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Growing up in Los Alamos during WWII, Los Alamos Light, by Larry Bograd. New York: Farrar, Straus, & Giroux Inc. 168 pp. $11.95. Ages 11 and up.

Author Larry Bograd brings out important questions for young readers to explore in this book set in New Mexico during World War II. He presents such issues as man's relationship with nature and the implications of technological advancement for society. But Bograd doesn't moralize, and the reader is left to reach his or her own conclusions.

Los Alamos is the isolated town where top scientists came together to develop the first atomic bomb. Sixteen-year-old Maggie, the daughter of one of these scientists, tells her own story. It begins when she is wrenched from Boston, with its urban advantages, to live in the sparsely populated Southwest.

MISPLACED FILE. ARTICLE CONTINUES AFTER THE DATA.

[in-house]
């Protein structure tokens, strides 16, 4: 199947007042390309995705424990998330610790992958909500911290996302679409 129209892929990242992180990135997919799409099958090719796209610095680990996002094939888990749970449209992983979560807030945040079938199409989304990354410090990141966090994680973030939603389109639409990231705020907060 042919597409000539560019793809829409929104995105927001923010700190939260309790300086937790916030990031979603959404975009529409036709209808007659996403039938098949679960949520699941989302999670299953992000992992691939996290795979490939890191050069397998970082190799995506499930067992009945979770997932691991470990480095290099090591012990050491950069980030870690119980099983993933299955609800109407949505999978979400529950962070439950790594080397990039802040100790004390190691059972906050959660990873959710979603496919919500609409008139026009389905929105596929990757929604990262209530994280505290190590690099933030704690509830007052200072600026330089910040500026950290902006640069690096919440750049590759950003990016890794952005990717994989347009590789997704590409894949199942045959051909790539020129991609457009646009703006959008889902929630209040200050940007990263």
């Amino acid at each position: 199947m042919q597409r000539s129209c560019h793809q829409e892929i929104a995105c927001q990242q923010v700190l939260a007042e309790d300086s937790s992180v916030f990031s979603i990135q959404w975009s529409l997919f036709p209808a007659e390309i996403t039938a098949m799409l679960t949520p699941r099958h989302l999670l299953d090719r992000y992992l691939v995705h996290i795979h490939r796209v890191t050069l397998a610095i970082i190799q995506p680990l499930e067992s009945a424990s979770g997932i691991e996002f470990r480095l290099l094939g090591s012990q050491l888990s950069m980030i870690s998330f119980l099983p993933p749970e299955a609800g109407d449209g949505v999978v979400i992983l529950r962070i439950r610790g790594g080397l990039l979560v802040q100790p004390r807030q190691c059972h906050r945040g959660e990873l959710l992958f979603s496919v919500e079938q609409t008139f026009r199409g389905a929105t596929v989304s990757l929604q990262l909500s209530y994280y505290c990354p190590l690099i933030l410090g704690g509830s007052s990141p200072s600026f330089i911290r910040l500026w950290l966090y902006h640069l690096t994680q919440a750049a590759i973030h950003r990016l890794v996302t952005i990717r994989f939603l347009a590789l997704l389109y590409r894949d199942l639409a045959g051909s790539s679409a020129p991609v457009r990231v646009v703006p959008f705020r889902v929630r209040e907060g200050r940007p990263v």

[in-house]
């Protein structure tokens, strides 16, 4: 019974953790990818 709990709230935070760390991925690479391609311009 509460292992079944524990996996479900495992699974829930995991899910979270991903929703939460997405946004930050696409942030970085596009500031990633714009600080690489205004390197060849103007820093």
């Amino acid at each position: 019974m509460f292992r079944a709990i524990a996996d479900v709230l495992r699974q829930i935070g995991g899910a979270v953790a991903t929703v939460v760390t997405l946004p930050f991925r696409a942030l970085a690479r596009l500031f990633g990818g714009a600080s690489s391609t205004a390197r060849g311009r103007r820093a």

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Tension soon develops between Maggie's growing love for the arid land, with its traditional cultures, and the approaching atomic age, which originates with the nuclear fission research in Los Alamos. Her Pueblo pottery teacher tells her: ''Our duty is to earth and clay. We are here to make pots, not to talk of death. Our hope lies with the earth and clay.'' To Maggie, this idea seems right.

However, after witnessing a tremendous atomic explosion from a distance, (the Trinity test), she realizes that great techno-military advancement is unavoidable. She also begins to see that a reconciliation between society's relationship to nature and technology must take place, if peace is to endure. Maggie's decision to go to a college in the Southwest instead of in the East indicates her changing views.

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